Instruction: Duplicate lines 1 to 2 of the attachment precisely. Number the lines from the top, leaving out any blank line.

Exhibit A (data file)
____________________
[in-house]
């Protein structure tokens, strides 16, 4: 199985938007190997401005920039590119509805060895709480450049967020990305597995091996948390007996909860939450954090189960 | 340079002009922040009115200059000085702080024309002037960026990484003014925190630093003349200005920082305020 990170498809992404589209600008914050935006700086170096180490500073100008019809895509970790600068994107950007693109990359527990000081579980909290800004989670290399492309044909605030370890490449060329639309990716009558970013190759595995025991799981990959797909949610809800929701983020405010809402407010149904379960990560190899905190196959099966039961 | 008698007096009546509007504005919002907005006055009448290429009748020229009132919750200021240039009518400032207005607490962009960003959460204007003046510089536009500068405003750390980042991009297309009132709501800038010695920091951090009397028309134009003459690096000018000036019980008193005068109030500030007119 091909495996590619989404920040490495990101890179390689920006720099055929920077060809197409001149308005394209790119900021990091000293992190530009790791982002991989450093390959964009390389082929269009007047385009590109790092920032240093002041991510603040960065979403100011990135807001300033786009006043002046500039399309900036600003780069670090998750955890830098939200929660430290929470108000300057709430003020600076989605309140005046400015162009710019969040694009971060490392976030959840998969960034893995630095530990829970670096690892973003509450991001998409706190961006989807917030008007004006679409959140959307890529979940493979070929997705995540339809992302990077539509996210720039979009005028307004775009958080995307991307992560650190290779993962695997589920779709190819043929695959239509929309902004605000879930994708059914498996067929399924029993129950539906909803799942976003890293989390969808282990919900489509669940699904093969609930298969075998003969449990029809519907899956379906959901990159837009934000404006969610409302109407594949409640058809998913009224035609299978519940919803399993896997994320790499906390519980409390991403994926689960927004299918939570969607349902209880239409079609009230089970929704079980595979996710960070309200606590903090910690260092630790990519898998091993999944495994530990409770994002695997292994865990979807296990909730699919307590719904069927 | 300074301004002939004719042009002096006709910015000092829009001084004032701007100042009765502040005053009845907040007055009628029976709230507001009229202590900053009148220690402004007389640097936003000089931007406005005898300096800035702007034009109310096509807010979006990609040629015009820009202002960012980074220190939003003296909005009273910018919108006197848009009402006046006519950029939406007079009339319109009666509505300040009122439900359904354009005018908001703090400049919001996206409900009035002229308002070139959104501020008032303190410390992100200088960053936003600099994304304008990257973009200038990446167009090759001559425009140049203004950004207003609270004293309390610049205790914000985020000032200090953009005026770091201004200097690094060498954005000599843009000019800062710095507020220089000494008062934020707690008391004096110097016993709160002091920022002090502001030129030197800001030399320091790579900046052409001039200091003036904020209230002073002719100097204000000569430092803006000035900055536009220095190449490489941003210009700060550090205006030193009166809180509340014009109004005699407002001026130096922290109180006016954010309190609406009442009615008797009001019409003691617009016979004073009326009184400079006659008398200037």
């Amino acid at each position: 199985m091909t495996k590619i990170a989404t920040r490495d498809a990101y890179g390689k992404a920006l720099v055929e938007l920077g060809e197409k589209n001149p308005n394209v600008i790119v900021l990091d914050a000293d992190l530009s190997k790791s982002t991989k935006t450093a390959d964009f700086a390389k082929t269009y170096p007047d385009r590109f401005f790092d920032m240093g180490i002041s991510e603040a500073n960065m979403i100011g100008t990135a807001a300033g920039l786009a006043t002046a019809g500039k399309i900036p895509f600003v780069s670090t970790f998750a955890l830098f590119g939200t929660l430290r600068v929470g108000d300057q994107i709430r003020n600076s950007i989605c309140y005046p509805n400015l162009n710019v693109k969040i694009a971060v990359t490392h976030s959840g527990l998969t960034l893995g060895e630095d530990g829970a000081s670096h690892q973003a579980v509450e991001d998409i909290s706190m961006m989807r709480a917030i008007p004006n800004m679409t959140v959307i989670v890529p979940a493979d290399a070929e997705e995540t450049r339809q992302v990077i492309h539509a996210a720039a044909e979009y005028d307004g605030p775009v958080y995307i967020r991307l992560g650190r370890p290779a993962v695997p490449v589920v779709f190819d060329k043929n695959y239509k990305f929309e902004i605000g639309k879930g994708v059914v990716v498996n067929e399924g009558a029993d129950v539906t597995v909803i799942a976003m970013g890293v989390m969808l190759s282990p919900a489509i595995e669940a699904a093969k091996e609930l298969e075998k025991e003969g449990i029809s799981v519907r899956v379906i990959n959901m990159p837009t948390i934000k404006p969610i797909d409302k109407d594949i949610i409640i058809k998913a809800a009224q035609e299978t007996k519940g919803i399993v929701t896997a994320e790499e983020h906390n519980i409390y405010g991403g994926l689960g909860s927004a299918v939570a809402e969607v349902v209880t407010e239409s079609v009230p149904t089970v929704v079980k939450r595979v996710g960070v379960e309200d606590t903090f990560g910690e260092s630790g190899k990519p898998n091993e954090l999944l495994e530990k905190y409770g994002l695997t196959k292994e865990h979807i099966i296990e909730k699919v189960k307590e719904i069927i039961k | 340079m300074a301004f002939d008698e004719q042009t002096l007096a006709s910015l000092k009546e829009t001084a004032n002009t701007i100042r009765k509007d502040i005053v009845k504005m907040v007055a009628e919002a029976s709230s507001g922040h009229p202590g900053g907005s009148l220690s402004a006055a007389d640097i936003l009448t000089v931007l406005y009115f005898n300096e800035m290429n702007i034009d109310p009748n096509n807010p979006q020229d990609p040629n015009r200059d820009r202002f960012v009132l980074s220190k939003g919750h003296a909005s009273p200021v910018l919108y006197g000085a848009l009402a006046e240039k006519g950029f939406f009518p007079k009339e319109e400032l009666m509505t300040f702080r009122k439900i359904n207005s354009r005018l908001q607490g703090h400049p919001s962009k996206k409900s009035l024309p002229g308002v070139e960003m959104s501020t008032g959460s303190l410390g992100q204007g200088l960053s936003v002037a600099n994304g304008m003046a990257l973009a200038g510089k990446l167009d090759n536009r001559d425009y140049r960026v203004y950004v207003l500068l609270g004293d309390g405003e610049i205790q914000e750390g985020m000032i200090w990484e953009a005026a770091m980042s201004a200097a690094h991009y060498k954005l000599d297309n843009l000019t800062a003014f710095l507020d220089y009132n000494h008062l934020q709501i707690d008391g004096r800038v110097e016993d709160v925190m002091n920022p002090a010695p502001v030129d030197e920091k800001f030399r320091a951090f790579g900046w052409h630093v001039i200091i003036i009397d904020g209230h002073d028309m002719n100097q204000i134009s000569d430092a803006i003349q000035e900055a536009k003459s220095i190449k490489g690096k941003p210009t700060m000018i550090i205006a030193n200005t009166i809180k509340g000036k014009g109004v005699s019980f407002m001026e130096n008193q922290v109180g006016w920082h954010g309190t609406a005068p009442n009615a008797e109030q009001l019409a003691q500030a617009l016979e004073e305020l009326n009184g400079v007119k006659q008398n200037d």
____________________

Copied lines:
[in-house]
């Protein structure tokens, strides 16, 4: 199985938007190997401005920039590119509805060895709480450049967020990305597995091996948390007996909860939450954090189960 | 340079002009922040009115200059000085702080024309002037960026990484003014925190630093003349200005920082305020 990170498809992404589209600008914050935006700086170096180490500073100008019809895509970790600068994107950007693109990359527990000081579980909290800004989670290399492309044909605030370890490449060329639309990716009558970013190759595995025991799981990959797909949610809800929701983020405010809402407010149904379960990560190899905190196959099966039961 | 008698007096009546509007504005919002907005006055009448290429009748020229009132919750200021240039009518400032207005607490962009960003959460204007003046510089536009500068405003750390980042991009297309009132709501800038010695920091951090009397028309134009003459690096000018000036019980008193005068109030500030007119 091909495996590619989404920040490495990101890179390689920006720099055929920077060809197409001149308005394209790119900021990091000293992190530009790791982002991989450093390959964009390389082929269009007047385009590109790092920032240093002041991510603040960065979403100011990135807001300033786009006043002046500039399309900036600003780069670090998750955890830098939200929660430290929470108000300057709430003020600076989605309140005046400015162009710019969040694009971060490392976030959840998969960034893995630095530990829970670096690892973003509450991001998409706190961006989807917030008007004006679409959140959307890529979940493979070929997705995540339809992302990077539509996210720039979009005028307004775009958080995307991307992560650190290779993962695997589920779709190819043929695959239509929309902004605000879930994708059914498996067929399924029993129950539906909803799942976003890293989390969808282990919900489509669940699904093969609930298969075998003969449990029809519907899956379906959901990159837009934000404006969610409302109407594949409640058809998913009224035609299978519940919803399993896997994320790499906390519980409390991403994926689960927004299918939570969607349902209880239409079609009230089970929704079980595979996710960070309200606590903090910690260092630790990519898998091993999944495994530990409770994002695997292994865990979807296990909730699919307590719904069927 | 300074301004002939004719042009002096006709910015000092829009001084004032701007100042009765502040005053009845907040007055009628029976709230507001009229202590900053009148220690402004007389640097936003000089931007406005005898300096800035702007034009109310096509807010979006990609040629015009820009202002960012980074220190939003003296909005009273910018919108006197848009009402006046006519950029939406007079009339319109009666509505300040009122439900359904354009005018908001703090400049919001996206409900009035002229308002070139959104501020008032303190410390992100200088960053936003600099994304304008990257973009200038990446167009090759001559425009140049203004950004207003609270004293309390610049205790914000985020000032200090953009005026770091201004200097690094060498954005000599843009000019800062710095507020220089000494008062934020707690008391004096110097016993709160002091920022002090502001030129030197800001030399320091790579900046052409001039200091003036904020209230002073002719100097204000000569430092803006000035900055536009220095190449490489941003210009700060550090205006030193009166809180509340014009109004005699407002001026130096922290109180006016954010309190609406009442009615008797009001019409003691617009016979004073009326009184400079006659008398200037």